Hillsdale, New Jersey
March 7, 2005
Fakarava is considered to be virgin diving. There are two major dive sites. Both are the pass entrances to the lagoon from the open ocean. Both dive sites start in the blue water and drift into the pass.
The north channel, named Garuae, is the closest to the dive shop and is over 1,600m across. Over 160 different fish were spotted riding in and out of the pass during the week we visited. Although we dove this pass every day for a week, each dive was different depending on the flow of water in and out of the pass. While diving, we never saw any other dive groups at the site, which is unheard of. It makes you feel that you own the ocean.
Near the end of the week, we took an hour boat ride to the South Pass named Tumakohua, which is 200m wide and the second dive site in Fakarava. This site provided even more virgin diving. We docked at the South Pass Pension wharf so the dive masters could check the current in the pass. We saw black-tip sharks with their fins breaking the surface, which was a first for me. I'm not sure if they were looking for dinner or sunning? Our first dive was outside the pass, with an entry into blue water and a drift into the pass. Two divers in our group reported seeing a tiger shark. A silky and a silvertip were also spotted among the hundreds of other kinds of fish.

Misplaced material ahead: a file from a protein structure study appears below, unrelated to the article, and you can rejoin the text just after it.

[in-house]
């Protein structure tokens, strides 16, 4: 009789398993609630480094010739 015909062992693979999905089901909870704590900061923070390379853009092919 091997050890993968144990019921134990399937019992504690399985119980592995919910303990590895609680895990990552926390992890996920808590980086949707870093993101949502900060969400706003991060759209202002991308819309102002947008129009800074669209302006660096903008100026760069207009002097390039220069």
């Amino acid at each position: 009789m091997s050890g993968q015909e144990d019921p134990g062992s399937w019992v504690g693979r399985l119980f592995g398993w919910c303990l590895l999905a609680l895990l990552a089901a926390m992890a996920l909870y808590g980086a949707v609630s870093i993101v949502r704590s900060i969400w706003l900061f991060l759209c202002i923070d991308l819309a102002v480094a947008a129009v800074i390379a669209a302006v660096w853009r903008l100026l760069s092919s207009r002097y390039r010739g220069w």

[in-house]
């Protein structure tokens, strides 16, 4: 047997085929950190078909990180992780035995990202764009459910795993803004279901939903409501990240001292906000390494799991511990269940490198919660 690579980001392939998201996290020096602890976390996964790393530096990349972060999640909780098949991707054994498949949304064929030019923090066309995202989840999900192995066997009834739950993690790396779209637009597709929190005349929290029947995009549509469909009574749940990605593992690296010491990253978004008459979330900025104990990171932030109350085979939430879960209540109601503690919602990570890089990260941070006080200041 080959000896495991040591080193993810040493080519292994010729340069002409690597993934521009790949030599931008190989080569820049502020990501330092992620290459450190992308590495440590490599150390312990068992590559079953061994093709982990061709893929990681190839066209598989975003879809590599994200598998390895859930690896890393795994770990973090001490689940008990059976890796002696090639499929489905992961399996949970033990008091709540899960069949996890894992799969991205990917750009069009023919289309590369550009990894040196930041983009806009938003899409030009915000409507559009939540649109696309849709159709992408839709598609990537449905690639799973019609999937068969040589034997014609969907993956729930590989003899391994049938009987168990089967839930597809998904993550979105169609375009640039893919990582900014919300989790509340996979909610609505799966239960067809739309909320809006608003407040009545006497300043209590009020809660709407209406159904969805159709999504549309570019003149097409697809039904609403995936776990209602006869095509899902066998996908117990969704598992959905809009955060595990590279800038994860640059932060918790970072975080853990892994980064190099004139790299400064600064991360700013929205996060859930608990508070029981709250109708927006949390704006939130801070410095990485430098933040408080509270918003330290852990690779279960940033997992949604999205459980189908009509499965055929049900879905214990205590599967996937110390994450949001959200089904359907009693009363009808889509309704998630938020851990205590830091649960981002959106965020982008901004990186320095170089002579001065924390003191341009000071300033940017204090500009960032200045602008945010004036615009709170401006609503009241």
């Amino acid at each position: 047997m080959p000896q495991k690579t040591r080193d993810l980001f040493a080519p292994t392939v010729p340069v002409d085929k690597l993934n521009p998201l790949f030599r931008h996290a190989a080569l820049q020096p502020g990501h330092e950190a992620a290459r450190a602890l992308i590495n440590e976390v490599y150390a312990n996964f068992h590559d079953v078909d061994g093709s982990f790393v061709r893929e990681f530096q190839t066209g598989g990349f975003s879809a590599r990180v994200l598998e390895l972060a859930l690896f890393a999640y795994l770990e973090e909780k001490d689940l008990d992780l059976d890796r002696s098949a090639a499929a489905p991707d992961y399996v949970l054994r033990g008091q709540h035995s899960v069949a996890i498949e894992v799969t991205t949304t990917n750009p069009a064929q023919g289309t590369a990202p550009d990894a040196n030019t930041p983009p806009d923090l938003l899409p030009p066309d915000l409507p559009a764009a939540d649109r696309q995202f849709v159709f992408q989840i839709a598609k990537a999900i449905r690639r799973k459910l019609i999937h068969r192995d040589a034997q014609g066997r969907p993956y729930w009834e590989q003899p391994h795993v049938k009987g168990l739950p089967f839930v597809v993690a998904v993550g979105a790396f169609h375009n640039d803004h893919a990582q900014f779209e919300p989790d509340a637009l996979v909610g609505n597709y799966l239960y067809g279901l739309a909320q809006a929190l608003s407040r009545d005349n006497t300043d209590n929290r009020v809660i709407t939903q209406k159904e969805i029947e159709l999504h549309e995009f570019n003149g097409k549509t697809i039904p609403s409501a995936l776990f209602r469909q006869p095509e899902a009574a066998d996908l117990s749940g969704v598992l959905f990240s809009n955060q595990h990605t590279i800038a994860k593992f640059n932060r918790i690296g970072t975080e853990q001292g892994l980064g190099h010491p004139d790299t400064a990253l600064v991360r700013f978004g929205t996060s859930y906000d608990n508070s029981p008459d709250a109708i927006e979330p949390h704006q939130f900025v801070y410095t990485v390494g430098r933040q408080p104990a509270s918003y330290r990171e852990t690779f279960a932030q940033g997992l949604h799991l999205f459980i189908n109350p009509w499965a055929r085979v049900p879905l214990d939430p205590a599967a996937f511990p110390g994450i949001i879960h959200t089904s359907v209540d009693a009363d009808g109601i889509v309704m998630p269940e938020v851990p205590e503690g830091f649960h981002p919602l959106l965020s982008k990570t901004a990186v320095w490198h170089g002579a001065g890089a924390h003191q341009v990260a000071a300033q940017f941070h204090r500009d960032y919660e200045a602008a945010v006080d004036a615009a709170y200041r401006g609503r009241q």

After our first dive, we went looking for our own private motu to enjoy our picnic lunch. About 20 minutes from the South Pass, we found the perfect place. We beached the dive boat and carried the coolers onto the motu. The sand was fine and white, with turquoise-blue water surrounding the motu. After lunch, many of us explored the motu. Some of us spent time just lying in the shallow water sunning. When the snow flies at home, I think of our lunch on the motu and the snow melts away, if only for a little while.
Our second dive was a fast drift though the pass alongside all the fish. We had an hour boat ride back to the shop as the sun was setting over Fakarava lagoon and our trip was sadly coming to an end.
From journal Tahitian Adventures